To me, sharing was a war worth waging, but I proceeded with tact. Turning the gift giving into a game would surely work.
"Mom, didn't you get Emily something really special today??? I bet she's dying to see it."
My Mom's face lit up. She loves being the center of attention these days. This gave her a stage to unveil the surprise. She pulled her hand up from the table, hiding the packet under her palm and said to Emily, "Do you wonder what I have here?" She bought into the game one-thousand percent. "Do you think this surprise might be for you?" My Mom's face grew more and more animated and Emily giggled her head off in anticipation. We were all having a riot over the gum hand off. Until... the lead in to the silly surprise, the suspense, took so long to build that my Mom forgot who the recipient was. When she finally revealed the brightly colored pack of gum she proclaimed, "look what I got!"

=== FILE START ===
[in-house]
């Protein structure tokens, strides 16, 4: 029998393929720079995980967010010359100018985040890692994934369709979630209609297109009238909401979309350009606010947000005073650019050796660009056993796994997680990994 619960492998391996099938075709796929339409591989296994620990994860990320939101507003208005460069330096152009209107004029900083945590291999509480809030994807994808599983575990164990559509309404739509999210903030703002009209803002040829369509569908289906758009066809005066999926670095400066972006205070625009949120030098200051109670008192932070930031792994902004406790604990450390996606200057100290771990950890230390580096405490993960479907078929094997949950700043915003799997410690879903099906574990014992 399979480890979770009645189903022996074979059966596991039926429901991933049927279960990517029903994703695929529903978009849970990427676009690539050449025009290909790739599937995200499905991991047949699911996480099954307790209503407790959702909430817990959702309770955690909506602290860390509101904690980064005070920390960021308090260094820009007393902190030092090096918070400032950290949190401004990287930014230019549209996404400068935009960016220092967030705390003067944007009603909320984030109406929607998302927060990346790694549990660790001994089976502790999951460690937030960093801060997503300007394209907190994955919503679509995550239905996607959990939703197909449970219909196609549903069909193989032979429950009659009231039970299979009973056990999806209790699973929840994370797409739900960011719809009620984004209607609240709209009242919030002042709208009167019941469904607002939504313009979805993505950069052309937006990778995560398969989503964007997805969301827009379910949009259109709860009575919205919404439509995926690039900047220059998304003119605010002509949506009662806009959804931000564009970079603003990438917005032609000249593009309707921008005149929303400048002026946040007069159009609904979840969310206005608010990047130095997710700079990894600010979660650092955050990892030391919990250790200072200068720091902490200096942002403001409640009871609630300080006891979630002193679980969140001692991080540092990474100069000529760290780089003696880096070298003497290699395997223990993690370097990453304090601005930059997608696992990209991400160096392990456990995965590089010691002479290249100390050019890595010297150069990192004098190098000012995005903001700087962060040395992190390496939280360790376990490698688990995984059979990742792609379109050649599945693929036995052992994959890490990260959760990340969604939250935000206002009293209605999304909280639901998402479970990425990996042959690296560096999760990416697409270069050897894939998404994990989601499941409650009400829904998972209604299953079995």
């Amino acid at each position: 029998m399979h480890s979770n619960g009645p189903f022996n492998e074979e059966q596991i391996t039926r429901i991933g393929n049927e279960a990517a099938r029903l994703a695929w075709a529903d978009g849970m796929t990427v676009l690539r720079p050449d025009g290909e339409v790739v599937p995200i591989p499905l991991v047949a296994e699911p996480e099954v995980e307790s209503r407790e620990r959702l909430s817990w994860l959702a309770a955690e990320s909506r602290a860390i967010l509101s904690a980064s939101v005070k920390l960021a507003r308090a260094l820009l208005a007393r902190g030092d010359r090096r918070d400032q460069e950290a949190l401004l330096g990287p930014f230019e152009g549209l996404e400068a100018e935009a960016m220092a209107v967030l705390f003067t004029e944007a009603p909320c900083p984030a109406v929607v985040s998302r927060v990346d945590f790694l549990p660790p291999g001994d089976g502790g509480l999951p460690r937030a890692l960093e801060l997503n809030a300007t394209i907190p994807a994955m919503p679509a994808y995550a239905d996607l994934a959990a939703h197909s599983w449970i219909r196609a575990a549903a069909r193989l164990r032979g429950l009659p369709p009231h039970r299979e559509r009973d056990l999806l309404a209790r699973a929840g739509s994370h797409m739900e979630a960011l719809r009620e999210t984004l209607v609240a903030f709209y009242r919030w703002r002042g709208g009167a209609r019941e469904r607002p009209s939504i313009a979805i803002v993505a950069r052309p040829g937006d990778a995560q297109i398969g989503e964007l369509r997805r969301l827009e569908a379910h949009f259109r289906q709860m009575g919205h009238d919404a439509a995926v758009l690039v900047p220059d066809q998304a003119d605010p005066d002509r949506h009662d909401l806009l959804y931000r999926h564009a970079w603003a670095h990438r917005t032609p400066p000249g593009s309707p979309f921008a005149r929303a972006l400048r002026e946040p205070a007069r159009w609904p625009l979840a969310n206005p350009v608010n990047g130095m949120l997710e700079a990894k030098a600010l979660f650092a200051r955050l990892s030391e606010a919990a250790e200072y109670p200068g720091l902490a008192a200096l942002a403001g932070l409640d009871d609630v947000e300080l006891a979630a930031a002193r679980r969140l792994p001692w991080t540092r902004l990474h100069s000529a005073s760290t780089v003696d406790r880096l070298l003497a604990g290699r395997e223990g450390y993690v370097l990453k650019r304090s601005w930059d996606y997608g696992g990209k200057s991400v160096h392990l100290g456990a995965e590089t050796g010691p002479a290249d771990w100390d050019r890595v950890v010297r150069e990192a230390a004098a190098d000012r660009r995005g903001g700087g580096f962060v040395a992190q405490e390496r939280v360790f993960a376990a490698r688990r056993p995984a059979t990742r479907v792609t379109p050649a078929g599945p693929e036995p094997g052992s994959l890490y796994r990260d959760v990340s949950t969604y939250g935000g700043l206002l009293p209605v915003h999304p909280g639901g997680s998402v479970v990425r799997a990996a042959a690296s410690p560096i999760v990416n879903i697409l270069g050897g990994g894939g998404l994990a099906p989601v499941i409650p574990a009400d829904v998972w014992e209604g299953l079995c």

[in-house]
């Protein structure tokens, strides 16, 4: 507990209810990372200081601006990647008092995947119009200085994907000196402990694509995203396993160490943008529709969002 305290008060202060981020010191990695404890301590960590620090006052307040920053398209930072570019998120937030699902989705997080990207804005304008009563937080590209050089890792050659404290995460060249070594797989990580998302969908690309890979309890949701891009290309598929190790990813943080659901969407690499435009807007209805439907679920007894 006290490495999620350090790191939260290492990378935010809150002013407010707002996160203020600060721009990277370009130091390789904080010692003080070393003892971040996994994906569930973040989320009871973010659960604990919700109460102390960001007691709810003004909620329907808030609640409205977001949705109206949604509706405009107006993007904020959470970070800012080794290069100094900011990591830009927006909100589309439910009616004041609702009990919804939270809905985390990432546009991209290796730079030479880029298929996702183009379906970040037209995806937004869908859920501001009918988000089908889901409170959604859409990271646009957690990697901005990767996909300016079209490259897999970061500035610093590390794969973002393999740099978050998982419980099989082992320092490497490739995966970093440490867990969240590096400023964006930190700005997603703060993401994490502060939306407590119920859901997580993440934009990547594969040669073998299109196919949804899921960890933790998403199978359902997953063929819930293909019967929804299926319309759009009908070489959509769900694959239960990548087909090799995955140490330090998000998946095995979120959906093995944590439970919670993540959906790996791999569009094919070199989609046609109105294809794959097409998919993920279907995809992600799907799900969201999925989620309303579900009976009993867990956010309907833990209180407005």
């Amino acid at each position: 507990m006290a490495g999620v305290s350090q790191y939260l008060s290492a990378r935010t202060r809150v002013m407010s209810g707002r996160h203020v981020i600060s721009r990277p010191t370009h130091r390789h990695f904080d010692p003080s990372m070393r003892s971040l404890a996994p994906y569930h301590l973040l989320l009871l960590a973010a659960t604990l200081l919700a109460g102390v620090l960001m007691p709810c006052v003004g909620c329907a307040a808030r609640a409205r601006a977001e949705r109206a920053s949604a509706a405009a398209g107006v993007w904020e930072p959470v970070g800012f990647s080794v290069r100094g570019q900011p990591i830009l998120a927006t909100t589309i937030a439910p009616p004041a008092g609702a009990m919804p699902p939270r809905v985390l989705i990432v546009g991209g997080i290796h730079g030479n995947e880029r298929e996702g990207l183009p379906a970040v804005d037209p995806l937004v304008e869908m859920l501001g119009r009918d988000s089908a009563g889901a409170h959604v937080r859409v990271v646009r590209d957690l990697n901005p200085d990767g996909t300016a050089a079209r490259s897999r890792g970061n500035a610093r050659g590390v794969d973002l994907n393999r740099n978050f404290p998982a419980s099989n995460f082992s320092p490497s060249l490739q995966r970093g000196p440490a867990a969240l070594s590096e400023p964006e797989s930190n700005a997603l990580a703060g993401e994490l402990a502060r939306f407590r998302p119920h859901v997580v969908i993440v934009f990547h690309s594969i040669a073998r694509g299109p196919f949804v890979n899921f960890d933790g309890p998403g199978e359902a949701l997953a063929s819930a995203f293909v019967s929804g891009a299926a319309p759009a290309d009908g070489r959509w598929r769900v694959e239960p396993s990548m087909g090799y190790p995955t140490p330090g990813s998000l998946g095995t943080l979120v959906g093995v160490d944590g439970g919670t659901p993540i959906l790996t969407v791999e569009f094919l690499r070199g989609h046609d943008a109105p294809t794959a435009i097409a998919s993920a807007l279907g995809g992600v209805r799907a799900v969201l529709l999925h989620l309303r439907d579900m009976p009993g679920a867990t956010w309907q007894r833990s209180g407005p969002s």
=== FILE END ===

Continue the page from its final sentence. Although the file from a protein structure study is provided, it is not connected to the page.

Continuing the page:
We all burst into a whole new round of hysterics, including my Mom who loves a good time. "No Mom, that was supposed to be for Emily."
Emily now laughed as if she was being tickled to death. Meghan howled from the sidelines. Their Grandma was being super silly and they loved it. Ultimately, my Mom returned to being the amazing woman we all know and love as she finally, generously handed over the simple little gift to her granddaughter with pride. "Here, this is for you."
Emily grinned back at her Grandma with an ear to ear smile and reciprocated with a big hug.
I probably should be a little ashamed at admitting openly that I spent a dollar to generate a couple of genuine hugs. But when your heart is in the right place, it always works out. Not giving in to the toddler tantrum and coaching my Mom to overcome the dementia induced personality change, led to an amazing surprise of its own. The laughter we shared that day created a true bonding moment, a memory that will likely last a lifetime.
Sitting in the kitchen sharing a huge laugh with Grandma ... that's priceless.
Tuesday, September 29, 2009